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OMNI: Accessing the Internet

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John Kirriemuir writes about an informal survey of Internet Access in the NHS.

This article describes some of the findings of an informal study of access to the Internet for information professionals working within the UK public funded health sector e.g. hospital libraries, NHS trusts, and other public funded medical libraries.

The problem

The OMNI service [1] receives a steady number of inquiries from a large and diverse number of people. Many of these inquiries are from members of the public requiring medical and health information; in these cases, as we are not medically qualified or legally covered, we have to politely point out that services such as OMNI are meant to complement their General Practitioner, not to replace him or her. We also point people in the direction of the large amount of patient or public information resources that we catalogue.

However, an increasing number of enquiries are from people who work in hospitals, hospital libraries, general practices and NHS trusts. These people frequently want details of where to find health and medical information, for their own work-related purposes, or how to find such information. What we have found interesting is how these people, within the UK public funded health sector, have contacted us. Some use email - either their work email system, or email through an Internet Service Provider, usually from home. Many people within this sector either telephone OMNI, or even send a fax. In some cases, queries come to us through the University of Nottingham or the Queens Medical Centre, as people do not have Internet access and therefore find it difficult to get precise contact details. We have also had two letters addressed simply to OMNI, University of Nottingham.

What we found interesting was - why do so many people working in the UK public funded health sector not use email, the quickest mechanism, in order to contact us? Our interest deepened as we spoke to some of the people who had used non-Internet methods of communication, about why they had used the post, telephone or fax. Some of the reasons given were:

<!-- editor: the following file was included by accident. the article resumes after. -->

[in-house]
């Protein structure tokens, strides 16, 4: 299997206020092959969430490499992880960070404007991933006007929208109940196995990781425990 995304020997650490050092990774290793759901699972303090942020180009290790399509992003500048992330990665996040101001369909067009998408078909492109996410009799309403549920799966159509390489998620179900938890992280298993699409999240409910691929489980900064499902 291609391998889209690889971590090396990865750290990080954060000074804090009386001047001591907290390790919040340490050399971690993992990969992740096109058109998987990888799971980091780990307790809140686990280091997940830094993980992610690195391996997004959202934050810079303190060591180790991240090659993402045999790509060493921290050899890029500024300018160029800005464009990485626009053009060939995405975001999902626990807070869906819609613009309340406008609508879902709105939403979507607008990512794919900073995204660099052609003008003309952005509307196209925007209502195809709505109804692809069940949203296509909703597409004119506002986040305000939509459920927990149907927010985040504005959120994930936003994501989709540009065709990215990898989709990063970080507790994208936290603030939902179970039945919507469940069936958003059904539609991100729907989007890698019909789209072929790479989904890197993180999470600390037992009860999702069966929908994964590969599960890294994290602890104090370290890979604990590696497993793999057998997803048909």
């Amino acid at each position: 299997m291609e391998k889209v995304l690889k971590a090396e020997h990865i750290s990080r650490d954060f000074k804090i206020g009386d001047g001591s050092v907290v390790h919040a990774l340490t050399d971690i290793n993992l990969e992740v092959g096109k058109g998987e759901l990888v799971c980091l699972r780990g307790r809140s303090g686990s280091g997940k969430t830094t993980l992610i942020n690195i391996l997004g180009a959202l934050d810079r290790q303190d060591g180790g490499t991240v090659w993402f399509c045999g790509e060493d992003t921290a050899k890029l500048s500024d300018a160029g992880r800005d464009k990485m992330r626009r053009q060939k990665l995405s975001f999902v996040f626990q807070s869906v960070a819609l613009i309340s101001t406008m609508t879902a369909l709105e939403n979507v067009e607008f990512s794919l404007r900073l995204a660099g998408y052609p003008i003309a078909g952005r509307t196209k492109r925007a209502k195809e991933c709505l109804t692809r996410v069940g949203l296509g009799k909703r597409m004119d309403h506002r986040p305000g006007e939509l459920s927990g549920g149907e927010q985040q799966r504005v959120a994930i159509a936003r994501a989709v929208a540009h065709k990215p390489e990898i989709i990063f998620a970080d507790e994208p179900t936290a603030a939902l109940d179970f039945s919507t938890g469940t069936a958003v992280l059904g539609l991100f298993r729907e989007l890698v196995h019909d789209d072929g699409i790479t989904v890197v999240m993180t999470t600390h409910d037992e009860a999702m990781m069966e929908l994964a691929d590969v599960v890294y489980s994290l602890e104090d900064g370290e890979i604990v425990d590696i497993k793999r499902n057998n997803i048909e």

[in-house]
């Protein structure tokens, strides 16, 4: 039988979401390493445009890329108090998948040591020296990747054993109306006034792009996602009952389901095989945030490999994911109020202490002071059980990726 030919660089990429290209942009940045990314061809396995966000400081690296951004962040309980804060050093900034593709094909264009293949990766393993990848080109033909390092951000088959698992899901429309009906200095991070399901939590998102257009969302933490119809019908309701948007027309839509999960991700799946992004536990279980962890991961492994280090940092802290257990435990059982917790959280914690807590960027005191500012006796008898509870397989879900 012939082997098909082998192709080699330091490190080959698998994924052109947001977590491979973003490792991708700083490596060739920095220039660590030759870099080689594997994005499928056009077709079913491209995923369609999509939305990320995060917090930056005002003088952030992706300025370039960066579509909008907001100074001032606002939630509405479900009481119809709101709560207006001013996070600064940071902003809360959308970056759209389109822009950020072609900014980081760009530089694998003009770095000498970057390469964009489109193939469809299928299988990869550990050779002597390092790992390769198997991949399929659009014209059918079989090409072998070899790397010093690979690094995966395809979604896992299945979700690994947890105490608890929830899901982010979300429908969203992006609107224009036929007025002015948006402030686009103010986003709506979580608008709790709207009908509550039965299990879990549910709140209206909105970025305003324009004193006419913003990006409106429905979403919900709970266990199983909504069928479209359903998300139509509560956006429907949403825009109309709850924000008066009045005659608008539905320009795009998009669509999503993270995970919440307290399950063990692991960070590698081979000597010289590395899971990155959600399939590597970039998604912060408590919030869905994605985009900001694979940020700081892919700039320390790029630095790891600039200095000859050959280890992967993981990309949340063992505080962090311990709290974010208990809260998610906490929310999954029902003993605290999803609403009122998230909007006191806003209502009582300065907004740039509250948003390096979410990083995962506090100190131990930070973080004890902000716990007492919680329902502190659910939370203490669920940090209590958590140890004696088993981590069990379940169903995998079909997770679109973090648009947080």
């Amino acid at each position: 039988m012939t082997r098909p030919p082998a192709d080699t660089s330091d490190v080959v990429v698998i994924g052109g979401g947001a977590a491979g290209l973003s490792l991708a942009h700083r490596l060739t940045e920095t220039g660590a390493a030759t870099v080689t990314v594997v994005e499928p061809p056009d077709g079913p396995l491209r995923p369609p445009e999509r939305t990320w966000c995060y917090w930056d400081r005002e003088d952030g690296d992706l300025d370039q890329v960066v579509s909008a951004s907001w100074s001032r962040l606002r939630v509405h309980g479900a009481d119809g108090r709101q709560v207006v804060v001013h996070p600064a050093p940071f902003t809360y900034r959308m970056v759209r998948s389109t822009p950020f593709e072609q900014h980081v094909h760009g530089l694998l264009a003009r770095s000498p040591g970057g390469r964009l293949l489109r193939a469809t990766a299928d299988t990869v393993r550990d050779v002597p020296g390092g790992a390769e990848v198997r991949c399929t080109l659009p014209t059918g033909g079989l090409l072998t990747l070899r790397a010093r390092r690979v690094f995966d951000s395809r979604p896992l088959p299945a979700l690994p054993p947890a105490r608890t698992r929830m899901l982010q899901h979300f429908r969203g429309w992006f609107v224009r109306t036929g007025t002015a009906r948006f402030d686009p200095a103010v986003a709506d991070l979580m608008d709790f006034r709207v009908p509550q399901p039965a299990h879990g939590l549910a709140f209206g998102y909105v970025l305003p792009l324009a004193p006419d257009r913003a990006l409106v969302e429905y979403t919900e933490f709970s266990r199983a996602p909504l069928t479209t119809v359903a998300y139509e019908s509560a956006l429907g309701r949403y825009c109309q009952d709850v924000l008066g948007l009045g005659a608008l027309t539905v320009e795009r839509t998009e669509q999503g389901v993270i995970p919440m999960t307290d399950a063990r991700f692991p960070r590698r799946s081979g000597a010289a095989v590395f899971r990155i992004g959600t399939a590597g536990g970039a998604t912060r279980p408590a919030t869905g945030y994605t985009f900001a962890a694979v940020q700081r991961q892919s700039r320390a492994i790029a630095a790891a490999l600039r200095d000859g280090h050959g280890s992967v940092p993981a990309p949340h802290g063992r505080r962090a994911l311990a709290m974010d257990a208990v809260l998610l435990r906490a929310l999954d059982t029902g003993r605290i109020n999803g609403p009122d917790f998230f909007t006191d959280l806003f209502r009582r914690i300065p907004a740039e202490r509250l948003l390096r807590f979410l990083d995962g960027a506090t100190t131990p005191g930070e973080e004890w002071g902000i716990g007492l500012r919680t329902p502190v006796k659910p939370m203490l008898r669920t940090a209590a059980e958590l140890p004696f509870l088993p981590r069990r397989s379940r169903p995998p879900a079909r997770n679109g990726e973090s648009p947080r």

• we cannot send uninitiated email; we can only reply to email
  • if we want Internet access, then we have to use the cybercafe across the street
  • only managers are allowed to have Internet access in order to send email - people who deal with users are apparently a security risk
  • we are on the NHSnet, I think, and email is a nightmare. I cannot even send email to the person sitting next to me, let alone to Nottingham University

Out of these comments was born the idea of writing a short article for a publication on access to the Internet. With our obligatory article for Ariadne needing to be done, we thought that we would kill several birds with one stone. In addition, perhaps we could come up with some ammunition for people who were having difficulty in getting Internet access to use.

Surveying the unsurveyable

Our main problem was identifying and contacting people who, by the nature of the problem, were difficult to identify and contact! This was done by putting various emails on lists, in the hope of locating either people who were forced to access the Internet from home, or friends or colleagues of people who had problems with access. In addition, colleagues and collaborators sent out mini-postal surveys of people who they thought may have a problem. It was made clear that confidentiality would be strictly respected. In total, we received some 140 pieces of correspondence from around 100 different people.

Ten recurring themes

Ten themes emerged from the responses that we received. By theme, we mean that at least two people (in most cases, many more) gave the same answer or part answer as someone else.

1. Computers and IT are prohibitively expensive